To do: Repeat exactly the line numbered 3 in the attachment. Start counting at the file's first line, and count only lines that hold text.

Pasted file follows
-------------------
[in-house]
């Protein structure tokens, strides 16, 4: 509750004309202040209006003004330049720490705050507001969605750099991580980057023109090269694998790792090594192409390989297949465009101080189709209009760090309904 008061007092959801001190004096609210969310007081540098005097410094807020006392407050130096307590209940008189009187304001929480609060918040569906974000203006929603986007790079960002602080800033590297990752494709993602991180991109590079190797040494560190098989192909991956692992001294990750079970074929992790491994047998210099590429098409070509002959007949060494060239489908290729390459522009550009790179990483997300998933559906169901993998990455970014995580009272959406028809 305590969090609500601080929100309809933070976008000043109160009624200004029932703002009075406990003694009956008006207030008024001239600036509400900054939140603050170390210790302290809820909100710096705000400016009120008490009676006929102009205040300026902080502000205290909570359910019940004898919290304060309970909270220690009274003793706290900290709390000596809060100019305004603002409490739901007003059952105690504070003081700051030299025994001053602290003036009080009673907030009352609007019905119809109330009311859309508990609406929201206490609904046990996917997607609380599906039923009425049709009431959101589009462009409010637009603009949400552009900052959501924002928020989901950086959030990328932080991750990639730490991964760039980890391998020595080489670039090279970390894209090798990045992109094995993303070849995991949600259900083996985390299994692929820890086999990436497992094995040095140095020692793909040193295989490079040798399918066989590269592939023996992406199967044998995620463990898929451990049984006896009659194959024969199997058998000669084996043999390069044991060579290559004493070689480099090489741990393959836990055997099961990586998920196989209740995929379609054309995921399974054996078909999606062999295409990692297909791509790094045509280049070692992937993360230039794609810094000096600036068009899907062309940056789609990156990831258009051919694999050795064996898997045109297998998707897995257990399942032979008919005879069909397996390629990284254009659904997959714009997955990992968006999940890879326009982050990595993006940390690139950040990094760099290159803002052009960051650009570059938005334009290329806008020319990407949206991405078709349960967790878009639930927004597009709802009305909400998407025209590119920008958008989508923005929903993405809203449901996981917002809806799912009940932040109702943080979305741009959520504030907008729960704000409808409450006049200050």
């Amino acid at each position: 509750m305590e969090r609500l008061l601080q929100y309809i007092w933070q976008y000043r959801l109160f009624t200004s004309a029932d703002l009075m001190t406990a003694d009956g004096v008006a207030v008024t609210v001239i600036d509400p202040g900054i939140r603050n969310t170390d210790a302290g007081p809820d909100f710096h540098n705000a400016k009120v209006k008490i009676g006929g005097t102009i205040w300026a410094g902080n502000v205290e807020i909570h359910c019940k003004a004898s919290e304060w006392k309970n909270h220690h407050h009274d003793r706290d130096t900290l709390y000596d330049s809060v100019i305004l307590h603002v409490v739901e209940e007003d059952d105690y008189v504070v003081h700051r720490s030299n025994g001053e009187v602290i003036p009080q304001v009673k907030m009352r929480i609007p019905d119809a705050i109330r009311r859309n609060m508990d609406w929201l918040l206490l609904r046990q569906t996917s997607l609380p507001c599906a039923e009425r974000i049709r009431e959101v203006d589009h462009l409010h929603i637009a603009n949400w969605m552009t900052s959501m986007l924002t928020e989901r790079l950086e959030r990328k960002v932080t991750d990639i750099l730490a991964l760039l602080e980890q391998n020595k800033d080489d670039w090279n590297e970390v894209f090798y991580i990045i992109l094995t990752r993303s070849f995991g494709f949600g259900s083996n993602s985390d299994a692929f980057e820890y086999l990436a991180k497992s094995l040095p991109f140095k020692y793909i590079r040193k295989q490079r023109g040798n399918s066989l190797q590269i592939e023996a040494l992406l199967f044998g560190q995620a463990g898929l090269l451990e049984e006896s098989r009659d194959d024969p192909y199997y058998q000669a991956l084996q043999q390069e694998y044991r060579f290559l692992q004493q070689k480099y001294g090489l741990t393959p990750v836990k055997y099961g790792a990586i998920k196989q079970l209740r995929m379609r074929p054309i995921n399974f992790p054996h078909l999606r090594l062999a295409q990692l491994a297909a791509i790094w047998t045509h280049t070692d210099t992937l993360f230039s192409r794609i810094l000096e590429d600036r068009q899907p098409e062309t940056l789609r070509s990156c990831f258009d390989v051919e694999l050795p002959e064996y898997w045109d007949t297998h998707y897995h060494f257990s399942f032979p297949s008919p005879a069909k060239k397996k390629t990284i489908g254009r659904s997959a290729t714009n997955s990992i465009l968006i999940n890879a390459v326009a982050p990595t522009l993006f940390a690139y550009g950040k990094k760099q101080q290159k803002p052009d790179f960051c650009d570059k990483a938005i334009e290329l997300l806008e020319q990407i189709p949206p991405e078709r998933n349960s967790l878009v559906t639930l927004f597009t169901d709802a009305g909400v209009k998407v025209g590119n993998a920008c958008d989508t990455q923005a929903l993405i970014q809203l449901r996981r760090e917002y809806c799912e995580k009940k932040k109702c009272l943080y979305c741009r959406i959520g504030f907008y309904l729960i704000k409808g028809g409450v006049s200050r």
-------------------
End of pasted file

């Amino acid at each position: 509750m305590e969090r609500l008061l601080q929100y309809i007092w933070q976008y000043r959801l109160f009624t200004s004309a029932d703002l009075m001190t406990a003694d009956g004096v008006a207030v008024t609210v001239i600036d509400p202040g900054i939140r603050n969310t170390d210790a302290g007081p809820d909100f710096h540098n705000a400016k009120v209006k008490i009676g006929g005097t102009i205040w300026a410094g902080n502000v205290e807020i909570h359910c019940k003004a004898s919290e304060w006392k309970n909270h220690h407050h009274d003793r706290d130096t900290l709390y000596d330049s809060v100019i305004l307590h603002v409490v739901e209940e007003d059952d105690y008189v504070v003081h700051r720490s030299n025994g001053e009187v602290i003036p009080q304001v009673k907030m009352r929480i609007p019905d119809a705050i109330r009311r859309n609060m508990d609406w929201l918040l206490l609904r046990q569906t996917s997607l609380p507001c599906a039923e009425r974000i049709r009431e959101v203006d589009h462009l409010h929603i637009a603009n949400w969605m552009t900052s959501m986007l924002t928020e989901r790079l950086e959030r990328k960002v932080t991750d990639i750099l730490a991964l760039l602080e980890q391998n020595k800033d080489d670039w090279n590297e970390v894209f090798y991580i990045i992109l094995t990752r993303s070849f995991g494709f949600g259900s083996n993602s985390d299994a692929f980057e820890y086999l990436a991180k497992s094995l040095p991109f140095k020692y793909i590079r040193k295989q490079r023109g040798n399918s066989l190797q590269i592939e023996a040494l992406l199967f044998g560190q995620a463990g898929l090269l451990e049984e006896s098989r009659d194959d024969p192909y199997y058998q000669a991956l084996q043999q390069e694998y044991r060579f290559l692992q004493q070689k480099y001294g090489l741990t393959p990750v836990k055997y099961g790792a990586i998920k196989q079970l209740r995929m379609r074929p054309i995921n399974f992790p054996h078909l999606r090594l062999a295409q990692l491994a297909a791509i790094w047998t045509h280049t070692d210099t992937l993360f230039s192409r794609i810094l000096e590429d600036r068009q899907p098409e062309t940056l789609r070509s990156c990831f258009d390989v051919e694999l050795p002959e064996y898997w045109d007949t297998h998707y897995h060494f257990s399942f032979p297949s008919p005879a069909k060239k397996k390629t990284i489908g254009r659904s997959a290729t714009n997955s990992i465009l968006i999940n890879a390459v326009a982050p990595t522009l993006f940390a690139y550009g950040k990094k760099q101080q290159k803002p052009d790179f960051c650009d570059k990483a938005i334009e290329l997300l806008e020319q990407i189709p949206p991405e078709r998933n349960s967790l878009v559906t639930l927004f597009t169901d709802a009305g909400v209009k998407v025209g590119n993998a920008c958008d989508t990455q923005a929903l993405i970014q809203l449901r996981r760090e917002y809806c799912e995580k009940k932040k109702c009272l943080y979305c741009r959406i959520g504030f907008y309904l729960i704000k409808g028809g409450v006049s200050r």